Special Issue "Nanolithography: A Theme Issue in Honor of Professor José María De Teresa on the Occasion of His 50th Birthday"

A special issue of Micromachines (ISSN 2072-666X). This special issue belongs to the section "D:Materials and Processing".

Deadline for manuscript submissions: closed (30 June 2022) | Viewed by 4761

Special Issue Editors

Dr. Amalio Fernández-Pacheco
E-Mail Website
Guest Editor
School of Physics & Astronomy, University of Glasgow, Glasgow G12 8QQ, UK
Interests: nanomagnetism; spintronics; nanofabrication; magneto-optics
Dr. Javier Pablo-Navarro
E-Mail
Guest Editor
Helmholtz-Zentrum Dresden-Rossendorf (HZDR), 01328 Dresden, Germany
Interests: focused electron beam induced deposition; electron beam lithography; magnetic nanostructures; nanowires; nanotubes; magnetization dynamics

Special Issue Information

Dear Colleagues,

José María De Teresa is Research Professor at the Instituto de Nanociencia y Materiales de Aragón (INMA) in Spain. After obtaining a Ph.D. in Physics at the Universidad de Zaragoza in 1997, under the supervision of Prof. del Moral and Prof. Ibarra, he carried out postdoctoral stays at IFW (Dresden, Germany) and CNRS (Paris, France). In his second postdoc, he worked under the supervision of Prof. Albert Fert, Nobel Laureate in Physics 2007. During this postdoctoral period, he learned about the use of lithography techniques, which he later implemented at his current institute, where he leads the group of Nanofabrication and Advanced Microscopies (NANOMIDAS). Currently, he coordinates the Spanish network on Nanolithography and the FIB-SEM area at the Spanish National facility for Advanced Microscopies. Since 2021, he is chairing the Condensed Matter Division Board of the European Physical Society. His main research interest is nanofabrication with focused electron and ion beams for applications in nanoelectronics, magnetic materials, nano-superconductors, and new materials. He has published more than 200 research articles, supervised 15 Ph.D. students, and given about 100 invited talks at conferences. More information about his scientific activities can be found at https://nanofab-deteresa.com/

Nanolithography encompasses the set of fabrication techniques that allow patterning materials and building devices with a nanoscale resolution. Nanolithography is complemented with thin-film-deposition techniques, as well as self-assembly and self-organization, providing an immense variety of nanofabrication strategies. In this Special Issue, original articles and review and feature articles on nanolithography techniques and their applications are welcome. New material properties emerging from nanopatterning, as well as applications of nanolithography in the semiconductor and nanotechnology industry, would fit well within the scope of this Special Issue. In particular, we expect works that include the use of some of the following nanolithography techniques: optical-based lithography, electron and ion beam lithography, stamp lithography, and scanning probe lithography based on small physical apertures.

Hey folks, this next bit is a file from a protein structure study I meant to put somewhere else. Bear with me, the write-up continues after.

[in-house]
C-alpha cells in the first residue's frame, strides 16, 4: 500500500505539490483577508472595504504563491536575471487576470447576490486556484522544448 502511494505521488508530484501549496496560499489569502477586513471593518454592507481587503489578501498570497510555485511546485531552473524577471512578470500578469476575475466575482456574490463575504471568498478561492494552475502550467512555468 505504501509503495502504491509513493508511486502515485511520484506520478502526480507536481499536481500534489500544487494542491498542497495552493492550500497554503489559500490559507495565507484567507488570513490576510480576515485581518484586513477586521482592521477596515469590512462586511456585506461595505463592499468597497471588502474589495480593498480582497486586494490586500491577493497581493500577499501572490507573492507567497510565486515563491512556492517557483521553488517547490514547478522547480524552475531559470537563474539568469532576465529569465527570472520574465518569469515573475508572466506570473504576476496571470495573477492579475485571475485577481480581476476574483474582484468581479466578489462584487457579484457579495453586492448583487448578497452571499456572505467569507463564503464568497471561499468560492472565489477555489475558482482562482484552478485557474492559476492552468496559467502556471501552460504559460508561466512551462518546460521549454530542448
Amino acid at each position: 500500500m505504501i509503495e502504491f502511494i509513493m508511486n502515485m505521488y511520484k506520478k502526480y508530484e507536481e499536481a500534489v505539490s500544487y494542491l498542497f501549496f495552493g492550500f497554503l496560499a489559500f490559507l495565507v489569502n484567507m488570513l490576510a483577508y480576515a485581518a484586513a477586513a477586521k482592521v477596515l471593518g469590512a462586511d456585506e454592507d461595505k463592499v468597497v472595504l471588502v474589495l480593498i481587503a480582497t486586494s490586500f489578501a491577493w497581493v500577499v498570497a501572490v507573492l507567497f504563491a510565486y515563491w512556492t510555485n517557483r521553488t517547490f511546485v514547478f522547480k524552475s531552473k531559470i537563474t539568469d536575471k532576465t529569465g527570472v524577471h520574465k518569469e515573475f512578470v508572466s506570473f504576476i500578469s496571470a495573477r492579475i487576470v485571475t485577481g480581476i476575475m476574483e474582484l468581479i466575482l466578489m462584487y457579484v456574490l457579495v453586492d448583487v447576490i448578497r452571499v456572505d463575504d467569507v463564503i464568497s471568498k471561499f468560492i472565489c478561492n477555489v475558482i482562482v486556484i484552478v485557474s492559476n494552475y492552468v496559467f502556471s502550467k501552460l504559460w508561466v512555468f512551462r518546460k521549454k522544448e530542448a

Dr. Amalio Fernández-Pacheco
Dr. Javier Pablo-Navarro
Guest Editors

Manuscript Submission Information

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Keywords

  • nanofabrication
  • nanolithography
  • nanostructures
  • 2D nanomaterials
  • 3D nanofabrication
  • functional materials
  • nanomagnetism
  • nanoelectronics
  • superconductivity

Published Papers (6 papers)

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Research

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Article
Two-Step Resist Deposition of E-Beam Patterned Thick Py Nanostructures for X-ray Microscopy
Micromachines 2022, 13(2), 204; https://doi.org/10.3390/mi13020204 - 28 Jan 2022
Viewed by 469
Abstract
Patterned elements of permalloy (Py) with a thickness as large as 300 nm have been defined by electron beam lithography on X-ray-transparent 50 nm thick membranes in order to characterize their magnetic structure via Magnetic Transmission X-ray Microscopy (MTXM). To avoid the situation [...] Read more.